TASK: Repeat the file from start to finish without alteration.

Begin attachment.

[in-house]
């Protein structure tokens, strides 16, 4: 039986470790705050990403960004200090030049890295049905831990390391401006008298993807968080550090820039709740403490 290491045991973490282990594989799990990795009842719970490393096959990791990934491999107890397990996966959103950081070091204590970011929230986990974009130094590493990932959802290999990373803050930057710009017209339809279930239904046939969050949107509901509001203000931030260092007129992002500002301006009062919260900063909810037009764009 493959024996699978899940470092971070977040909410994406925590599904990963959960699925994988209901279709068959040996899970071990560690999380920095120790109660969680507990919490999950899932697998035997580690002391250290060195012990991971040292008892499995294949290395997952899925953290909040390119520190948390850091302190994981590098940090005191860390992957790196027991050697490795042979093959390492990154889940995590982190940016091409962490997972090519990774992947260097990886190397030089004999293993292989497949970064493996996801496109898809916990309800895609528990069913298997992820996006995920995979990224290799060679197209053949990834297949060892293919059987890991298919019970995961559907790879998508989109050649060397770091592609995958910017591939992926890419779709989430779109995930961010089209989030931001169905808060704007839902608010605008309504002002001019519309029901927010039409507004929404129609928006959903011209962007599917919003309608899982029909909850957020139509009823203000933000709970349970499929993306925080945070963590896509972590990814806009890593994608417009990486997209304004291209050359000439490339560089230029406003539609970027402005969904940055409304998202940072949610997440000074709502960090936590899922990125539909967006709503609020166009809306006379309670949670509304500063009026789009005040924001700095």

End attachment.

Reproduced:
[in-house]
């Protein structure tokens, strides 16, 4: 039986470790705050990403960004200090030049890295049905831990390391401006008298993807968080550090820039709740403490 290491045991973490282990594989799990990795009842719970490393096959990791990934491999107890397990996966959103950081070091204590970011929230986990974009130094590493990932959802290999990373803050930057710009017209339809279930239904046939969050949107509901509001203000931030260092007129992002500002301006009062919260900063909810037009764009 493959024996699978899940470092971070977040909410994406925590599904990963959960699925994988209901279709068959040996899970071990560690999380920095120790109660969680507990919490999950899932697998035997580690002391250290060195012990991971040292008892499995294949290395997952899925953290909040390119520190948390850091302190994981590098940090005191860390992957790196027991050697490795042979093959390492990154889940995590982190940016091409962490997972090519990774992947260097990886190397030089004999293993292989497949970064493996996801496109898809916990309800895609528990069913298997992820996006995920995979990224290799060679197209053949990834297949060892293919059987890991298919019970995961559907790879998508989109050649060397770091592609995958910017591939992926890419779709989430779109995930961010089209989030931001169905808060704007839902608010605008309504002002001019519309029901927010039409507004929404129609928006959903011209962007599917919003309608899982029909909850957020139509009823203000933000709970349970499929993306925080945070963590896509972590990814806009890593994608417009990486997209304004291209050359000439490339560089230029406003539609970027402005969904940055409304998202940072949610997440000074709502960090936590899922990125539909967006709503609020166009809306006379309670949670509304500063009026789009005040924001700095």